Getting Started with Raw Pet Food Feeding:
What Form Do You Prefer?
Raw pet food is available in a variety of forms. You’re no longer required to struggle with frozen blocks of food, waiting overnight to thaw or hammering away with a knife to hack off a daily portion. Depending on your needs and preferences, there’s a form of food available that will make your routine as simple or as complicated as you choose.
There are three common forms of raw food:
Chunks– the smallest of the three forms and fastest to thaw
Patties– medium sized portions weighing from 1/4 pound to 1 pound
Blocks– these include chubs, tubs, and larger solid shapes, usually 1 pound or more
Each manufacturer offers one or more of these forms for their complete formulas. Let’s take a quick look at each to see which may suit your needs best.
Chunky foods are the simplest to use in some cases but can be more expensive
Chunky food can come in the form of kibble-sized bits, square or rectangular nuggets, and small rectangular or round pieces. Nuggets are a popular type of chunky raw foods, although nugget size varies between manufacturers.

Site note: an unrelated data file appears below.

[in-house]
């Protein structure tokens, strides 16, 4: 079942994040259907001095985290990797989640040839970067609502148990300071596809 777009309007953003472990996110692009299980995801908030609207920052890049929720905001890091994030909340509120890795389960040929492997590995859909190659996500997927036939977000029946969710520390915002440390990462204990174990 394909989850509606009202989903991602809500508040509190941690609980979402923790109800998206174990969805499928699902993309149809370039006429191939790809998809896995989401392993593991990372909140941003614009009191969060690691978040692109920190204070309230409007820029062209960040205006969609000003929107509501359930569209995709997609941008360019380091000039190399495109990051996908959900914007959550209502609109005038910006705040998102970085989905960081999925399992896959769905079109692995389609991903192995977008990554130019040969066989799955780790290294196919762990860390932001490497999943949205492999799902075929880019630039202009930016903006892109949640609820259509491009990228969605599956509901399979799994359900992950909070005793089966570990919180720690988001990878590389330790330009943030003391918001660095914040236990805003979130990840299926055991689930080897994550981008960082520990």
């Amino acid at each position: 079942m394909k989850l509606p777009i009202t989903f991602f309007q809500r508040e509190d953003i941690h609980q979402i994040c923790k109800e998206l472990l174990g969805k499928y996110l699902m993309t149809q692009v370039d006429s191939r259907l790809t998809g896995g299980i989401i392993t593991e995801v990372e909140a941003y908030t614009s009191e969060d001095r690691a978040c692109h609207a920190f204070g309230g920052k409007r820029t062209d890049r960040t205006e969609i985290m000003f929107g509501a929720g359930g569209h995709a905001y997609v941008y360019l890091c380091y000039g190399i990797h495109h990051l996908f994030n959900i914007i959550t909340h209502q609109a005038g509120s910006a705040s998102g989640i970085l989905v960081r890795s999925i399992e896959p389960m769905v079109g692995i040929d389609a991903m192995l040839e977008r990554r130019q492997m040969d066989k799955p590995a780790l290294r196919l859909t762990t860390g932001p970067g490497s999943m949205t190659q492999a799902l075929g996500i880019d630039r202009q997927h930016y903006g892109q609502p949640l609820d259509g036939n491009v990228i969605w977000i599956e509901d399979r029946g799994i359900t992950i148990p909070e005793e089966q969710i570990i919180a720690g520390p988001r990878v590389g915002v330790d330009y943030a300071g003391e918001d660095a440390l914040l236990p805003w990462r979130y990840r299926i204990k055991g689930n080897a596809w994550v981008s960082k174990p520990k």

While each manufacturer offers a different style of chunk, each piece within a bag is a relatively uniform size and weight. This makes for ideal portion control and thawing. Smaller pieces thaw more quickly, and you can portion by either counting pieces or by weight.
Some of the smallest raw food bits will thaw within 30 minutes in the fridge or just a few minutes in the sink (NOT recommended). The “standard” sized nuggets will thaw within a few hours in the fridge, and larger patties may need to thaw overnight.